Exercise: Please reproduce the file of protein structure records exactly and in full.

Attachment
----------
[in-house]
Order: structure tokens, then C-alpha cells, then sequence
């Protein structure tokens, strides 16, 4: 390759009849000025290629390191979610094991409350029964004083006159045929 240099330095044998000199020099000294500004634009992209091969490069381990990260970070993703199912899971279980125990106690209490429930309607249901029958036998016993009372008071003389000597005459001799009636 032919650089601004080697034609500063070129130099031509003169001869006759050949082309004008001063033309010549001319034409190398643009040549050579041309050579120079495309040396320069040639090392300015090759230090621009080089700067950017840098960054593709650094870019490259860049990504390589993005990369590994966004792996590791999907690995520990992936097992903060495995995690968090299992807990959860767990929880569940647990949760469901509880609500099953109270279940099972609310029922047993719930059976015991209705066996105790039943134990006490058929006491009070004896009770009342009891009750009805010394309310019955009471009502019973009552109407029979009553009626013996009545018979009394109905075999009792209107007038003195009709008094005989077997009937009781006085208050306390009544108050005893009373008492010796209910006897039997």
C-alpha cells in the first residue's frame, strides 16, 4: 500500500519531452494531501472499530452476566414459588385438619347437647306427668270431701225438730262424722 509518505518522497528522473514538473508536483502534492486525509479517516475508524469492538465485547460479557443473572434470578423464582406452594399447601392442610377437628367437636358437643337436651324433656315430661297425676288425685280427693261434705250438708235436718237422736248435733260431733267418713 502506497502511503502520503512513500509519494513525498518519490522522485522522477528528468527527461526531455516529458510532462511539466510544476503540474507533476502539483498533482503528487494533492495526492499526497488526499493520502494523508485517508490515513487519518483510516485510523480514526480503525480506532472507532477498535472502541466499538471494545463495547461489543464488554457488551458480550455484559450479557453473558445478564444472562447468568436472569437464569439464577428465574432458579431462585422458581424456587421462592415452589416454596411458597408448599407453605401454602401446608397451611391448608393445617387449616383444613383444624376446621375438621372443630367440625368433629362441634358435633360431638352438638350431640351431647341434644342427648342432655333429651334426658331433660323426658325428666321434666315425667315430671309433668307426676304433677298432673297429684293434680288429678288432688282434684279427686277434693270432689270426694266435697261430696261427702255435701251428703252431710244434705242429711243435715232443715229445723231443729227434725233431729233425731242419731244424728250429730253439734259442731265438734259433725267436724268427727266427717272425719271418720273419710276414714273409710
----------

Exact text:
[in-house]
Order: structure tokens, then C-alpha cells, then sequence
């Protein structure tokens, strides 16, 4: 390759009849000025290629390191979610094991409350029964004083006159045929 240099330095044998000199020099000294500004634009992209091969490069381990990260970070993703199912899971279980125990106690209490429930309607249901029958036998016993009372008071003389000597005459001799009636 032919650089601004080697034609500063070129130099031509003169001869006759050949082309004008001063033309010549001319034409190398643009040549050579041309050579120079495309040396320069040639090392300015090759230090621009080089700067950017840098960054593709650094870019490259860049990504390589993005990369590994966004792996590791999907690995520990992936097992903060495995995690968090299992807990959860767990929880569940647990949760469901509880609500099953109270279940099972609310029922047993719930059976015991209705066996105790039943134990006490058929006491009070004896009770009342009891009750009805010394309310019955009471009502019973009552109407029979009553009626013996009545018979009394109905075999009792209107007038003195009709008094005989077997009937009781006085208050306390009544108050005893009373008492010796209910006897039997």
C-alpha cells in the first residue's frame, strides 16, 4: 500500500519531452494531501472499530452476566414459588385438619347437647306427668270431701225438730262424722 509518505518522497528522473514538473508536483502534492486525509479517516475508524469492538465485547460479557443473572434470578423464582406452594399447601392442610377437628367437636358437643337436651324433656315430661297425676288425685280427693261434705250438708235436718237422736248435733260431733267418713 502506497502511503502520503512513500509519494513525498518519490522522485522522477528528468527527461526531455516529458510532462511539466510544476503540474507533476502539483498533482503528487494533492495526492499526497488526499493520502494523508485517508490515513487519518483510516485510523480514526480503525480506532472507532477498535472502541466499538471494545463495547461489543464488554457488551458480550455484559450479557453473558445478564444472562447468568436472569437464569439464577428465574432458579431462585422458581424456587421462592415452589416454596411458597408448599407453605401454602401446608397451611391448608393445617387449616383444613383444624376446621375438621372443630367440625368433629362441634358435633360431638352438638350431640351431647341434644342427648342432655333429651334426658331433660323426658325428666321434666315425667315430671309433668307426676304433677298432673297429684293434680288429678288432688282434684279427686277434693270432689270426694266435697261430696261427702255435701251428703252431710244434705242429711243435715232443715229445723231443729227434725233431729233425731242419731244424728250429730253439734259442731265438734259433725267436724268427727266427717272425719271418720273419710276414714273409710